|Age of second-language acquisition and perception of speech in noise|
|Journal||Journal of speech, language, and hearing research (jslhr)|
|Volume and page||Vol. 40 ; june 1997, hlm: 686–693|
|Writter||Lynn hansberry mayo
|Date||27th may, 2017|
|Purpose of research||To determine if the listeners identified in florentine’s study are typical of non-native listeners and if age of second-language acquisition influences speech perception in noise. Native mexican-spanish-speakers who learned american-english before age 6 or after age 14 were compared with a group of native american-english speakers.|
|Subject of research||1. The monolingual group (mon) consisted of 9 listeners who learned english from birth and ranged in age from 20 to 29 years old.
2. The bilingual-since-infancy group (bsi) included 3 listeners who could not determine which language they learned first, they were between 21 and 35 years old
3. The bilingual-since-toddler group (bst) included 9 listeners who learned english as a second language before the age of 6. They were between 22 and 37 years old and spoke english for an average of 24 years (range: 17–32 years).
4. The bilingual-post-puberty (bpp) group consisted of 9 listeners who learned english after the age of 14. They were between 21 and 49 years old and spoke english for an average of 9.4 years (range: 3– 26 years).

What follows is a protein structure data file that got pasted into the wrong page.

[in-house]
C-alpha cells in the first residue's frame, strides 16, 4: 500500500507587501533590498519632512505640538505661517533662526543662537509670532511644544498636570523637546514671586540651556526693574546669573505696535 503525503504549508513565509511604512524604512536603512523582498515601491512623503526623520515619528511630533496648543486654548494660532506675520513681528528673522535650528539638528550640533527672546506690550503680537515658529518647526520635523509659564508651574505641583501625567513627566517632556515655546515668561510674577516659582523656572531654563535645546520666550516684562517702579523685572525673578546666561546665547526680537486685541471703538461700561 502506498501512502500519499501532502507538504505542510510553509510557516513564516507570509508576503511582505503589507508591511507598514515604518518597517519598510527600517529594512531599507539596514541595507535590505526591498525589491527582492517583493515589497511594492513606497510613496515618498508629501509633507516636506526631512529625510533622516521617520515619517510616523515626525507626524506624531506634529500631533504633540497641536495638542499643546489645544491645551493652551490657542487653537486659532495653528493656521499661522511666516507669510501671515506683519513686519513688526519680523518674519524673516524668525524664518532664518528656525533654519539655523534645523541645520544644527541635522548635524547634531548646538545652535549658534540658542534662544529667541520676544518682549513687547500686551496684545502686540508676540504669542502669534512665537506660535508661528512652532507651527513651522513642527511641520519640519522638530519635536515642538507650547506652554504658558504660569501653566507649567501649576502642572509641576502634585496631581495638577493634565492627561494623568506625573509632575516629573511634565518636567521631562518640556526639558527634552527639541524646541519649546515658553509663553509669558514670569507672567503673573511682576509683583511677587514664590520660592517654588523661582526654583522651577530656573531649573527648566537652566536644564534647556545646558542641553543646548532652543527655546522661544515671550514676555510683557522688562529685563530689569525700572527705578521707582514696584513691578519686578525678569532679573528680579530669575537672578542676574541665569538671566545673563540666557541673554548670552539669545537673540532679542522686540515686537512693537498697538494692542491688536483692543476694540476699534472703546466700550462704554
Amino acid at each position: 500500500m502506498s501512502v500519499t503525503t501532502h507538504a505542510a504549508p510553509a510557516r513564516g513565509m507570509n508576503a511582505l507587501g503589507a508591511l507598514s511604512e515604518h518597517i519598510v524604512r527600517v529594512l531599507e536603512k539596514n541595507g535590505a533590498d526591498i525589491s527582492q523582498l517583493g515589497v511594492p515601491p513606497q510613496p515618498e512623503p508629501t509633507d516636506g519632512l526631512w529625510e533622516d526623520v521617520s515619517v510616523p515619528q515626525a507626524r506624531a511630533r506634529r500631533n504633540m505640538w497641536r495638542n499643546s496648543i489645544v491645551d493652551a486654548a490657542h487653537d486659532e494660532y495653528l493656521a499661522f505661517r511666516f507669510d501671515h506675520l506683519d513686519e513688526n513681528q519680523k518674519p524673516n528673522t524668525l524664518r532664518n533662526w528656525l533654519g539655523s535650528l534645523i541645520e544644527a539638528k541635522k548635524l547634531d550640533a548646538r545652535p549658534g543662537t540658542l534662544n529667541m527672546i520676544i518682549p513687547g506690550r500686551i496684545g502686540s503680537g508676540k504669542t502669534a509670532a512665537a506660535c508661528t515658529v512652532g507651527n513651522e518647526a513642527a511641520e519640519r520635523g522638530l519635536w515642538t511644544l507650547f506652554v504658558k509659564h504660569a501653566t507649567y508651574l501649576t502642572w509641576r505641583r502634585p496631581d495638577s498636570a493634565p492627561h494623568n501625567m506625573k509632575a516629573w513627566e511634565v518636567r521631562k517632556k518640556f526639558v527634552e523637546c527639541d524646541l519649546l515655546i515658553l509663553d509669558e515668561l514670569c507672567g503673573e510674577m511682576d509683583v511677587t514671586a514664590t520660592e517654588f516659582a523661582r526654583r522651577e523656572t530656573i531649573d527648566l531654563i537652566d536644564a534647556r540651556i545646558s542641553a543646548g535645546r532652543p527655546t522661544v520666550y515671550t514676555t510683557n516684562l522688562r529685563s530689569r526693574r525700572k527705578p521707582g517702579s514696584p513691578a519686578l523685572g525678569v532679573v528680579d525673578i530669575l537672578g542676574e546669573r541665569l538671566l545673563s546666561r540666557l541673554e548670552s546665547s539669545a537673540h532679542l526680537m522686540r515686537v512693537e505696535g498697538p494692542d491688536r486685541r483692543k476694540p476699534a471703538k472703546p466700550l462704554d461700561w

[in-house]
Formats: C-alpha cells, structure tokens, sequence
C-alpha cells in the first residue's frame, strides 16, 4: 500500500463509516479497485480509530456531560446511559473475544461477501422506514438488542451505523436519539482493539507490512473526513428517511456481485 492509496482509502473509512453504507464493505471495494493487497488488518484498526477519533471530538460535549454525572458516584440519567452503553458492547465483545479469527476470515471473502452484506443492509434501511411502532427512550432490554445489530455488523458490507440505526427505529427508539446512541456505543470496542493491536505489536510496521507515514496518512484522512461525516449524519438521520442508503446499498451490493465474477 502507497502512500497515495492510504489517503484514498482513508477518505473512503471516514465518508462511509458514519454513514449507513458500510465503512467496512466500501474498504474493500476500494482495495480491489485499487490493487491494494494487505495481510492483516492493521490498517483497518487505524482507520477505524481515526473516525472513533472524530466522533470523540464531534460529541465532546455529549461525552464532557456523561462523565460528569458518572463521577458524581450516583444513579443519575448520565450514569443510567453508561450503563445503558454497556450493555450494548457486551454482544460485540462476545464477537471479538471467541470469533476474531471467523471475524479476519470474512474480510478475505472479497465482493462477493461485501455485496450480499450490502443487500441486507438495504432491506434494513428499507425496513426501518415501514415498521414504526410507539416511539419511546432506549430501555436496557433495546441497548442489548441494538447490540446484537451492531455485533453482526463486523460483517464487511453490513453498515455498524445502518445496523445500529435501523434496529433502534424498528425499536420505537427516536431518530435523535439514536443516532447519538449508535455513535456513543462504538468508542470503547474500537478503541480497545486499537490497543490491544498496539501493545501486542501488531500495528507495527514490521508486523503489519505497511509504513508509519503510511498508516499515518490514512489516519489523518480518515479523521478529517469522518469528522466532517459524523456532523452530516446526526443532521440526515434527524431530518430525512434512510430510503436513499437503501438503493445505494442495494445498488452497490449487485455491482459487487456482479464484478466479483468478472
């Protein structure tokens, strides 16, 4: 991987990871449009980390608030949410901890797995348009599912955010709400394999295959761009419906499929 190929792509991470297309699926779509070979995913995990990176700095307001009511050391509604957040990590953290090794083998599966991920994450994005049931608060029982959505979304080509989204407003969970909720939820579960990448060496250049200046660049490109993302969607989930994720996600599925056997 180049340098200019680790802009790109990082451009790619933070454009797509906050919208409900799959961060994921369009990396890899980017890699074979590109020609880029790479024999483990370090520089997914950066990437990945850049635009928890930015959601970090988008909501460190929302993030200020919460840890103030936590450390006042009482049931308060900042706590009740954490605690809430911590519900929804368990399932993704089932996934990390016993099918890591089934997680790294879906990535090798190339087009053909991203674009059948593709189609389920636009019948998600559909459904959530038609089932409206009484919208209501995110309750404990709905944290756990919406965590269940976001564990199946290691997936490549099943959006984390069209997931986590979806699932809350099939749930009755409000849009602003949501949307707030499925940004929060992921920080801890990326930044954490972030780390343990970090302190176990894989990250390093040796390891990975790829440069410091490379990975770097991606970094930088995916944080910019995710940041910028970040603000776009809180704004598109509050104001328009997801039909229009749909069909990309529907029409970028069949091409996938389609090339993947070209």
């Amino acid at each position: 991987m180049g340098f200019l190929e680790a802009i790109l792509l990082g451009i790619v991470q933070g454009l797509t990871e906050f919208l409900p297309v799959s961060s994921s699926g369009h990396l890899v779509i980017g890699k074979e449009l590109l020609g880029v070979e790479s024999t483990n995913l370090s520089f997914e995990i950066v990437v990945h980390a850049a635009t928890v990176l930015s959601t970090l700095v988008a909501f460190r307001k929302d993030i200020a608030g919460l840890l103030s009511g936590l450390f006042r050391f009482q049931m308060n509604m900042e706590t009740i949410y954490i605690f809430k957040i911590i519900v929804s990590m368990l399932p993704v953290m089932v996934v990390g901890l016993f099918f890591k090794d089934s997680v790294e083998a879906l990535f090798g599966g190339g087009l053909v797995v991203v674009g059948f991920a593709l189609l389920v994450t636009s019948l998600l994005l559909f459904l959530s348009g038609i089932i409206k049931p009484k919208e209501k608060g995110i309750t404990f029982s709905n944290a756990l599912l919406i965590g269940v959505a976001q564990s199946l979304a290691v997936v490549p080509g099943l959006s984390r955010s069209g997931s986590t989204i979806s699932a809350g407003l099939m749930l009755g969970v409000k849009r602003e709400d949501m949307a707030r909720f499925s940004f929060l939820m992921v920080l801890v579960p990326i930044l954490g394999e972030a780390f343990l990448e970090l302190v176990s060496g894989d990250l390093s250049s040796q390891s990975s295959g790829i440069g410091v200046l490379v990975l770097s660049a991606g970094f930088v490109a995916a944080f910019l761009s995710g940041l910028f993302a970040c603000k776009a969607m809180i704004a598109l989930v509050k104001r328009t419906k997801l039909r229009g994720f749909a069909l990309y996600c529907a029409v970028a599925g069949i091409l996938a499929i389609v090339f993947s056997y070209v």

all listeners were university students and reported using english for daily communication.
|Data source||The research uses several ways :
1. Spin test
3. Data analysis
|Method of research||The research use two methods:
1. Quantitative component
2. Qualitative method
|Stage of result||The research is divided into several stages :
1. Preparing for make a group to each listener
2. Setting up the matter of pretest and posttest for get the result on listener that learning a second language at an early age is important for the ability to understand it in noisy situations.
|Result of research||1. Highly proficient non-native listeners who learned
English after puberty perform worse in noise than listeners
Who learned the language as infants or toddlers,
Although all listeners performed with native-like proficiency
(better than 96% correct) in the quiet.
2. The slopes of the psychometric functions for early
Bilinguals indicate that they can take better advantage
Of context than listeners who acquired their second language
3. Although early bilinguals demonstrate significantly
Better speech-discrimination-in-noise skills than listeners
Who learned the language after puberty, they may
Not function at the same level as monolinguals, who demonstrate
Higher ntls and steeper psychometric functions.
Although early second-language acquisition is advantageous
For listening in noise, interference from a first language
May reduce even an early-bilingual listener’s ability
To perceive second-language speech in noise.
|Strength ofresearch||Using many theories of second-language acquisition suggest that age of acquisition , which it is supporting this study.|
|Weakness ofresearch||1. Quantitative component
Detail about the pretest and posttestwas not included, so it does not convince the reader that strategy was carried out or not.
2. Using a few method, it make difficult for researcher to get the result of this research.
|Conclusion||1. This research is still in need of repair, so it needs for criticism and suggestions.
2. This research is interesting to do in the next research for who want learn more about Age of second-language acquisition and perception of speech in noise.